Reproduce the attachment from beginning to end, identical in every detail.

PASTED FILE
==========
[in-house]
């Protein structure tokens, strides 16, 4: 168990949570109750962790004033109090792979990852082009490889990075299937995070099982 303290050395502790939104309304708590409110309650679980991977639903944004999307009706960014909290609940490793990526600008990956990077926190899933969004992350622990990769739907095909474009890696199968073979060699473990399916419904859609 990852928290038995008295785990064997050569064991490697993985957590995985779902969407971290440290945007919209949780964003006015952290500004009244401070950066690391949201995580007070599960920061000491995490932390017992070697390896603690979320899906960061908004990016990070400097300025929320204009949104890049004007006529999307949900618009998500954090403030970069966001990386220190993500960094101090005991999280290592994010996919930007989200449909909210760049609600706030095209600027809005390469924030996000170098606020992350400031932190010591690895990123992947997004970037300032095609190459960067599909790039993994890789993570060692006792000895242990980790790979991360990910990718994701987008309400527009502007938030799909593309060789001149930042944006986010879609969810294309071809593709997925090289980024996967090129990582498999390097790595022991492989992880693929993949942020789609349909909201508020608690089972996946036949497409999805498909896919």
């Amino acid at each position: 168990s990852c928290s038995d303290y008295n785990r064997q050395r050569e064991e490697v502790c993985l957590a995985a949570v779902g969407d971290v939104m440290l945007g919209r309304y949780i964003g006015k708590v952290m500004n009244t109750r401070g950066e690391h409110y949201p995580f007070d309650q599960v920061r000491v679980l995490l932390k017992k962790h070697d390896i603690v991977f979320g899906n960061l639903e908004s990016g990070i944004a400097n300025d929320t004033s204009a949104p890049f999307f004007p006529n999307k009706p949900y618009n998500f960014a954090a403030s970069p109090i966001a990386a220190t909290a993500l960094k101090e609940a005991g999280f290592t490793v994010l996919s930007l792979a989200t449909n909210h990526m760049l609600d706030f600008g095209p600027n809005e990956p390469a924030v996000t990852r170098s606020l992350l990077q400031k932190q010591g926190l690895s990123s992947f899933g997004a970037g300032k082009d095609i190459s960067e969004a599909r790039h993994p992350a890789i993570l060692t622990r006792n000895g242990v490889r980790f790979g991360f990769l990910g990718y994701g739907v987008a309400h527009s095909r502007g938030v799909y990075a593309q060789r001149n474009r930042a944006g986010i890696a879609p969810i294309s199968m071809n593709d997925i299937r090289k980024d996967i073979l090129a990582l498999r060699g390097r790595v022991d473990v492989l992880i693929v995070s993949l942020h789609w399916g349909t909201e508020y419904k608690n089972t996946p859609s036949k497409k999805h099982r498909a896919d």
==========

[in-house]
């Protein structure tokens, strides 16, 4: 168990949570109750962790004033109090792979990852082009490889990075299937995070099982 303290050395502790939104309304708590409110309650679980991977639903944004999307009706960014909290609940490793990526600008990956990077926190899933969004992350622990990769739907095909474009890696199968073979060699473990399916419904859609 990852928290038995008295785990064997050569064991490697993985957590995985779902969407971290440290945007919209949780964003006015952290500004009244401070950066690391949201995580007070599960920061000491995490932390017992070697390896603690979320899906960061908004990016990070400097300025929320204009949104890049004007006529999307949900618009998500954090403030970069966001990386220190993500960094101090005991999280290592994010996919930007989200449909909210760049609600706030095209600027809005390469924030996000170098606020992350400031932190010591690895990123992947997004970037300032095609190459960067599909790039993994890789993570060692006792000895242990980790790979991360990910990718994701987008309400527009502007938030799909593309060789001149930042944006986010879609969810294309071809593709997925090289980024996967090129990582498999390097790595022991492989992880693929993949942020789609349909909201508020608690089972996946036949497409999805498909896919």
């Amino acid at each position: 168990s990852c928290s038995d303290y008295n785990r064997q050395r050569e064991e490697v502790c993985l957590a995985a949570v779902g969407d971290v939104m440290l945007g919209r309304y949780i964003g006015k708590v952290m500004n009244t109750r401070g950066e690391h409110y949201p995580f007070d309650q599960v920061r000491v679980l995490l932390k017992k962790h070697d390896i603690v991977f979320g899906n960061l639903e908004s990016g990070i944004a400097n300025d929320t004033s204009a949104p890049f999307f004007p006529n999307k009706p949900y618009n998500f960014a954090a403030s970069p109090i966001a990386a220190t909290a993500l960094k101090e609940a005991g999280f290592t490793v994010l996919s930007l792979a989200t449909n909210h990526m760049l609600d706030f600008g095209p600027n809005e990956p390469a924030v996000t990852r170098s606020l992350l990077q400031k932190q010591g926190l690895s990123s992947f899933g997004a970037g300032k082009d095609i190459s960067e969004a599909r790039h993994p992350a890789i993570l060692t622990r006792n000895g242990v490889r980790f790979g991360f990769l990910g990718y994701g739907v987008a309400h527009s095909r502007g938030v799909y990075a593309q060789r001149n474009r930042a944006g986010i890696a879609p969810i294309s199968m071809n593709d997925i299937r090289k980024d996967i073979l090129a990582l498999r060699g390097r790595v022991d473990v492989l992880i693929v995070s993949l942020h789609w399916g349909t909201e508020y419904k608690n089972t996946p859609s036949k497409k999805h099982r498909a896919d």